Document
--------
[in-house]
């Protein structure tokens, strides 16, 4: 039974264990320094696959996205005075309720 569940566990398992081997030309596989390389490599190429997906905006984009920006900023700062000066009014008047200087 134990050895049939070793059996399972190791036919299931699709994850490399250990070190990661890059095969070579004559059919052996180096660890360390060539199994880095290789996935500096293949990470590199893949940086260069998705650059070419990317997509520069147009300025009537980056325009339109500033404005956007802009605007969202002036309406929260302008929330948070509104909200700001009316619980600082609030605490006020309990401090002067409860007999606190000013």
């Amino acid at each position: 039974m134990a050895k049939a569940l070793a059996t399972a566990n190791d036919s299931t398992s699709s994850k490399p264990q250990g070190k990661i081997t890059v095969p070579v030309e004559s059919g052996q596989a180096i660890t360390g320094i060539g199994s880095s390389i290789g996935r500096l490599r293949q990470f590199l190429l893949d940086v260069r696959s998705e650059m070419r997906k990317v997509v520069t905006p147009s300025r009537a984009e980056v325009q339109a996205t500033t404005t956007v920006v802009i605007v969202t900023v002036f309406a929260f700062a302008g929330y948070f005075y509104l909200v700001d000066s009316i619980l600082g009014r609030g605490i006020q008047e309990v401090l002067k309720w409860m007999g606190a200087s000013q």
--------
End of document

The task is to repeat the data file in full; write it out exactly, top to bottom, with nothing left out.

[in-house]
């Protein structure tokens, strides 16, 4: 039974264990320094696959996205005075309720 569940566990398992081997030309596989390389490599190429997906905006984009920006900023700062000066009014008047200087 134990050895049939070793059996399972190791036919299931699709994850490399250990070190990661890059095969070579004559059919052996180096660890360390060539199994880095290789996935500096293949990470590199893949940086260069998705650059070419990317997509520069147009300025009537980056325009339109500033404005956007802009605007969202002036309406929260302008929330948070509104909200700001009316619980600082609030605490006020309990401090002067409860007999606190000013």
């Amino acid at each position: 039974m134990a050895k049939a569940l070793a059996t399972a566990n190791d036919s299931t398992s699709s994850k490399p264990q250990g070190k990661i081997t890059v095969p070579v030309e004559s059919g052996q596989a180096i660890t360390g320094i060539g199994s880095s390389i290789g996935r500096l490599r293949q990470f590199l190429l893949d940086v260069r696959s998705e650059m070419r997906k990317v997509v520069t905006p147009s300025r009537a984009e980056v325009q339109a996205t500033t404005t956007v920006v802009i605007v969202t900023v002036f309406a929260f700062a302008g929330y948070f005075y509104l909200v700001d000066s009316i619980l600082g009014r609030g605490i006020q008047e309990v401090l002067k309720w409860m007999g606190a200087s000013q």